Why it helps: Sometimes we avoid the most obvious—and complicated—events that have happened to us, events that inform our whole life story. Let’s say your three-sentence exercise was Loving mom who worked all the time, no dad. Never really got over lonely childhood. Maybe you could try, “I was just a kid but...” or “I tried my best but...” Was there something else that happened that prevented you from getting over your lonely childhood? Did it happen when you were a child—or later? Did it involve parents? You don’t have to know the answers to these questions. Let the pre-written prompts guide you. “Don’t think and write,” says Temes. “Just write.”
If you are just writing for your family, that story might be different than if you were writing your story to be read by the general public. Think about whether or not you want to change people’s names. If your life was a harsh one you may not want to include the real names of the people involved. You may also want to consider whether your life story could be written as fiction. There’s an old adage that “real life is better than fiction.” Maybe your true story could be written in fiction form making it more saleable for mass market.

The main body includes the biggest amount of information. It is 80-90% of the whole text. There are no strict requirements, but you should not forget to use a logical sequence and correct wording. You can use the classic five-paragraph structure for your autobiographical essay if your ideas fit it. Anyway, you have to divide your writing into separated paragraphs to increase the readability of your essay. You should also create a logical connection between paragraphs. In this manner, readers will easily follow your thoughts.
Writing about your life is important because it gives you a chance to reflect. Journaling is one of the main practices that therapists recommend for promoting mental health. It helps people manage anxiety, cope with stress, and deal with depression. When you maintain a journal and you go through your previous entries, you witness your memories without distorting the reality. You see your progress. You remind yourself of the important things you forgot.
If you graduated from high school despite struggling with dyslexia, you may have a powerful story about perseverance. If you became hugely successful in your career, perhaps your story is rooted in diligence with a dash of luck. While researching this idea in the course of writing the book Writing Your Legacy (WD Books), Richard Campbell and co-author Cheryl Svensson focused on the concept of life themes, developed by the father of gerontology James E. Birren. In the January 2017 Writer’s Digest, Campbell explains why the 10 core legacy themes are an essential piece in puzzling together your memoir. Below, he breaks down each element and poses questions sure to prompt a personal response from writers.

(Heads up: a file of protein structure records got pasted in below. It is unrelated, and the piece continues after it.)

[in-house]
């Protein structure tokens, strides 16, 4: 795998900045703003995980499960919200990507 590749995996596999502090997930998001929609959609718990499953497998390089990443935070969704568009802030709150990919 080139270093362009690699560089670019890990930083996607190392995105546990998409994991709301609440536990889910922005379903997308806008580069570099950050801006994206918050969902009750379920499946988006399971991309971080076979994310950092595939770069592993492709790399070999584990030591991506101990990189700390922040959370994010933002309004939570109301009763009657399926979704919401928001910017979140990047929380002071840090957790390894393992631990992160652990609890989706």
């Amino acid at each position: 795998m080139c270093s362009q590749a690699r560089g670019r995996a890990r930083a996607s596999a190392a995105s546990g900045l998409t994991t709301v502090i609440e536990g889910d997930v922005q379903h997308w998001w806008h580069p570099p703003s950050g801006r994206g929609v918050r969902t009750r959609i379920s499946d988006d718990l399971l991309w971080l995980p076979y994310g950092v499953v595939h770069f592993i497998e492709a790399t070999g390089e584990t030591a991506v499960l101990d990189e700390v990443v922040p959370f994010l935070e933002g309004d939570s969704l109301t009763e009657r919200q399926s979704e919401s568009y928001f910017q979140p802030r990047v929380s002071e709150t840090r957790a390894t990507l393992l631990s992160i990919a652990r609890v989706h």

If the purpose of your autobiography is to pass on your story to your heirs, consider including memorabilia (e.g. pictures, heirlooms, medals, mementos, letters, etc.) and putting your story in a scrapbook format. Of course, you may not be able to copy the memorabilia that accompanies your autobiography, so you still have to think about what you intend to do with your original work and other items, such as medals or bulky heirlooms.

Not only does writing about your life story change you, it can change others as well. Your history can have a powerful effect on other people’s lives! Especially if you’ve learned, grown and changed through the years. And I suspect you have. You wouldn’t be searching for information on how to write about your life story if nothing every happened to you 🙂
Create an outline or a graphic organizer of the major topics and ideas you want to cover. For example, you might make a time-order chart -- a chart with event blocks to organize events chronologically. Or, you might draw a cluster web -- a diagram with connected circles -- to divide your autobiography into sections, such as one for relevant background information, one for life-changing events, one for special memories and one for goals and dreams. Focus on reasons why specific events, situations and circumstances were important to you and how they made you feel.
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